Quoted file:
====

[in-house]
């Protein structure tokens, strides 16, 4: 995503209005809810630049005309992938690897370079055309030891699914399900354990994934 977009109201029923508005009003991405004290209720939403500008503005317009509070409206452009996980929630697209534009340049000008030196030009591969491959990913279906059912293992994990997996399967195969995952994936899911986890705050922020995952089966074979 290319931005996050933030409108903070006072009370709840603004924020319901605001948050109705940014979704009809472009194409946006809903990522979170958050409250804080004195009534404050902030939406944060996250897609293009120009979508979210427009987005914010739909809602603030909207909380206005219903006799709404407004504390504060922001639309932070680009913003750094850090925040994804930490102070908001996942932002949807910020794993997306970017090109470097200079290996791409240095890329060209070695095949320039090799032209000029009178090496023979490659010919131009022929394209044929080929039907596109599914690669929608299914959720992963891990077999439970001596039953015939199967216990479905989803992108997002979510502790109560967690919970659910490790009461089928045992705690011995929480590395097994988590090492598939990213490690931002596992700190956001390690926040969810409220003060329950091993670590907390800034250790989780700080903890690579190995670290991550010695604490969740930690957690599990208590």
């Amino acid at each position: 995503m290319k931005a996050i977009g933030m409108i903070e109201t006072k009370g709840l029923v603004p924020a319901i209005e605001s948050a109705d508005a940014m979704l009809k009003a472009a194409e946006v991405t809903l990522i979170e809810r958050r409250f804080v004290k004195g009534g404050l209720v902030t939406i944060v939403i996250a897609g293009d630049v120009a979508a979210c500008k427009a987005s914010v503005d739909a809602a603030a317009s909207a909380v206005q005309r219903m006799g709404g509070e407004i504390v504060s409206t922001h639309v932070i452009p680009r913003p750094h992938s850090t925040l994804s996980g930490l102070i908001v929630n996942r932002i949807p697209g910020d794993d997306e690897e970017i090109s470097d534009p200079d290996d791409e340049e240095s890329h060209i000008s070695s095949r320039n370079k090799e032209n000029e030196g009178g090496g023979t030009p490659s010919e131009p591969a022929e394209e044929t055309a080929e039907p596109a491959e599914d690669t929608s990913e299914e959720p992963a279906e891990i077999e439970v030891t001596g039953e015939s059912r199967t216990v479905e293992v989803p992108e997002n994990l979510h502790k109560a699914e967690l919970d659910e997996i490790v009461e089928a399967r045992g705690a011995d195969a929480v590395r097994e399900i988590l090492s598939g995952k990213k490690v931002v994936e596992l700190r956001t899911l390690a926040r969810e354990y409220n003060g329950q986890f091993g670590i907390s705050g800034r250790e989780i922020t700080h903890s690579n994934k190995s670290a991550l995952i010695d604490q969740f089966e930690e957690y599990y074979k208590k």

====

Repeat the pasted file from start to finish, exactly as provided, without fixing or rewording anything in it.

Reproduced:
[in-house]
């Protein structure tokens, strides 16, 4: 995503209005809810630049005309992938690897370079055309030891699914399900354990994934 977009109201029923508005009003991405004290209720939403500008503005317009509070409206452009996980929630697209534009340049000008030196030009591969491959990913279906059912293992994990997996399967195969995952994936899911986890705050922020995952089966074979 290319931005996050933030409108903070006072009370709840603004924020319901605001948050109705940014979704009809472009194409946006809903990522979170958050409250804080004195009534404050902030939406944060996250897609293009120009979508979210427009987005914010739909809602603030909207909380206005219903006799709404407004504390504060922001639309932070680009913003750094850090925040994804930490102070908001996942932002949807910020794993997306970017090109470097200079290996791409240095890329060209070695095949320039090799032209000029009178090496023979490659010919131009022929394209044929080929039907596109599914690669929608299914959720992963891990077999439970001596039953015939199967216990479905989803992108997002979510502790109560967690919970659910490790009461089928045992705690011995929480590395097994988590090492598939990213490690931002596992700190956001390690926040969810409220003060329950091993670590907390800034250790989780700080903890690579190995670290991550010695604490969740930690957690599990208590």
């Amino acid at each position: 995503m290319k931005a996050i977009g933030m409108i903070e109201t006072k009370g709840l029923v603004p924020a319901i209005e605001s948050a109705d508005a940014m979704l009809k009003a472009a194409e946006v991405t809903l990522i979170e809810r958050r409250f804080v004290k004195g009534g404050l209720v902030t939406i944060v939403i996250a897609g293009d630049v120009a979508a979210c500008k427009a987005s914010v503005d739909a809602a603030a317009s909207a909380v206005q005309r219903m006799g709404g509070e407004i504390v504060s409206t922001h639309v932070i452009p680009r913003p750094h992938s850090t925040l994804s996980g930490l102070i908001v929630n996942r932002i949807p697209g910020d794993d997306e690897e970017i090109s470097d534009p200079d290996d791409e340049e240095s890329h060209i000008s070695s095949r320039n370079k090799e032209n000029e030196g009178g090496g023979t030009p490659s010919e131009p591969a022929e394209e044929t055309a080929e039907p596109a491959e599914d690669t929608s990913e299914e959720p992963a279906e891990i077999e439970v030891t001596g039953e015939s059912r199967t216990v479905e293992v989803p992108e997002n994990l979510h502790k109560a699914e967690l919970d659910e997996i490790v009461e089928a399967r045992g705690a011995d195969a929480v590395r097994e399900i988590l090492s598939g995952k990213k490690v931002v994936e596992l700190r956001t899911l390690a926040r969810e354990y409220n003060g329950q986890f091993g670590i907390s705050g800034r250790e989780i922020t700080h903890s690579n994934k190995s670290a991550l995952i010695d604490q969740f089966e930690e957690y599990y074979k208590k």